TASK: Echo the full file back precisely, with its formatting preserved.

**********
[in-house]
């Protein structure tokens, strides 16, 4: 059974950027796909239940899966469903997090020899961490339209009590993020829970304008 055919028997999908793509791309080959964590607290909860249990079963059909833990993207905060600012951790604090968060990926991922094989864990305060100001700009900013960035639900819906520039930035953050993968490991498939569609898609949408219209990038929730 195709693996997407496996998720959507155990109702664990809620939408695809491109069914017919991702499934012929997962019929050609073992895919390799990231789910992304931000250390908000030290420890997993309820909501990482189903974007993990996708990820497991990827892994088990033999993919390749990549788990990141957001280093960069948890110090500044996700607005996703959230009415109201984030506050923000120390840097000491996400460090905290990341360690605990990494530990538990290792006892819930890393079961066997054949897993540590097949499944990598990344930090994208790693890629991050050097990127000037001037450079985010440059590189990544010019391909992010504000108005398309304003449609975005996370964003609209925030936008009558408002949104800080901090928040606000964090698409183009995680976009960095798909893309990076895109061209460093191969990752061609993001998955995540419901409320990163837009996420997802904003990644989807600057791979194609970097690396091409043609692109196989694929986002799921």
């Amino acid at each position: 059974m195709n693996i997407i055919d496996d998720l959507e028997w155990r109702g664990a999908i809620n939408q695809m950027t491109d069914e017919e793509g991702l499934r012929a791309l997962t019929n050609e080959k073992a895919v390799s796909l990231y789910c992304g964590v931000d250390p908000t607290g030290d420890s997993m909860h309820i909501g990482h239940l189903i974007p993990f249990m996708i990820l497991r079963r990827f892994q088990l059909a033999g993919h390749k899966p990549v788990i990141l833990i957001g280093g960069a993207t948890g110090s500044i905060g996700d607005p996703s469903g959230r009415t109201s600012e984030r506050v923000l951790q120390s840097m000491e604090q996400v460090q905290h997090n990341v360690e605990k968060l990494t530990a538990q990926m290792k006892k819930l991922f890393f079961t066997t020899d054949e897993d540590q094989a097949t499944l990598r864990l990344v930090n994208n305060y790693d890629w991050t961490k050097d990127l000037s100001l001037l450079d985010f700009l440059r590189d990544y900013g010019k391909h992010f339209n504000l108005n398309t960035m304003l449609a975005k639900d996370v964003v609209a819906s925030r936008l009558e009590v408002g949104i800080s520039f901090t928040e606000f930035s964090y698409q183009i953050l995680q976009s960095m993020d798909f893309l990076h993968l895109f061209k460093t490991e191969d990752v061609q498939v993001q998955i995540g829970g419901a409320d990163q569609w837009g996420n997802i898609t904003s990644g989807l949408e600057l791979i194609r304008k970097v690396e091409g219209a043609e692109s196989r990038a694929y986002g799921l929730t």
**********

[in-house]
């Protein structure tokens, strides 16, 4: 059974950027796909239940899966469903997090020899961490339209009590993020829970304008 055919028997999908793509791309080959964590607290909860249990079963059909833990993207905060600012951790604090968060990926991922094989864990305060100001700009900013960035639900819906520039930035953050993968490991498939569609898609949408219209990038929730 195709693996997407496996998720959507155990109702664990809620939408695809491109069914017919991702499934012929997962019929050609073992895919390799990231789910992304931000250390908000030290420890997993309820909501990482189903974007993990996708990820497991990827892994088990033999993919390749990549788990990141957001280093960069948890110090500044996700607005996703959230009415109201984030506050923000120390840097000491996400460090905290990341360690605990990494530990538990290792006892819930890393079961066997054949897993540590097949499944990598990344930090994208790693890629991050050097990127000037001037450079985010440059590189990544010019391909992010504000108005398309304003449609975005996370964003609209925030936008009558408002949104800080901090928040606000964090698409183009995680976009960095798909893309990076895109061209460093191969990752061609993001998955995540419901409320990163837009996420997802904003990644989807600057791979194609970097690396091409043609692109196989694929986002799921």
């Amino acid at each position: 059974m195709n693996i997407i055919d496996d998720l959507e028997w155990r109702g664990a999908i809620n939408q695809m950027t491109d069914e017919e793509g991702l499934r012929a791309l997962t019929n050609e080959k073992a895919v390799s796909l990231y789910c992304g964590v931000d250390p908000t607290g030290d420890s997993m909860h309820i909501g990482h239940l189903i974007p993990f249990m996708i990820l497991r079963r990827f892994q088990l059909a033999g993919h390749k899966p990549v788990i990141l833990i957001g280093g960069a993207t948890g110090s500044i905060g996700d607005p996703s469903g959230r009415t109201s600012e984030r506050v923000l951790q120390s840097m000491e604090q996400v460090q905290h997090n990341v360690e605990k968060l990494t530990a538990q990926m290792k006892k819930l991922f890393f079961t066997t020899d054949e897993d540590q094989a097949t499944l990598r864990l990344v930090n994208n305060y790693d890629w991050t961490k050097d990127l000037s100001l001037l450079d985010f700009l440059r590189d990544y900013g010019k391909h992010f339209n504000l108005n398309t960035m304003l449609a975005k639900d996370v964003v609209a819906s925030r936008l009558e009590v408002g949104i800080s520039f901090t928040e606000f930035s964090y698409q183009i953050l995680q976009s960095m993020d798909f893309l990076h993968l895109f061209k460093t490991e191969d990752v061609q498939v993001q998955i995540g829970g419901a409320d990163q569609w837009g996420n997802i898609t904003s990644g989807l949408e600057l791979i194609r304008k970097v690396e091409g219209a043609e692109s196989r990038a694929y986002g799921l929730t």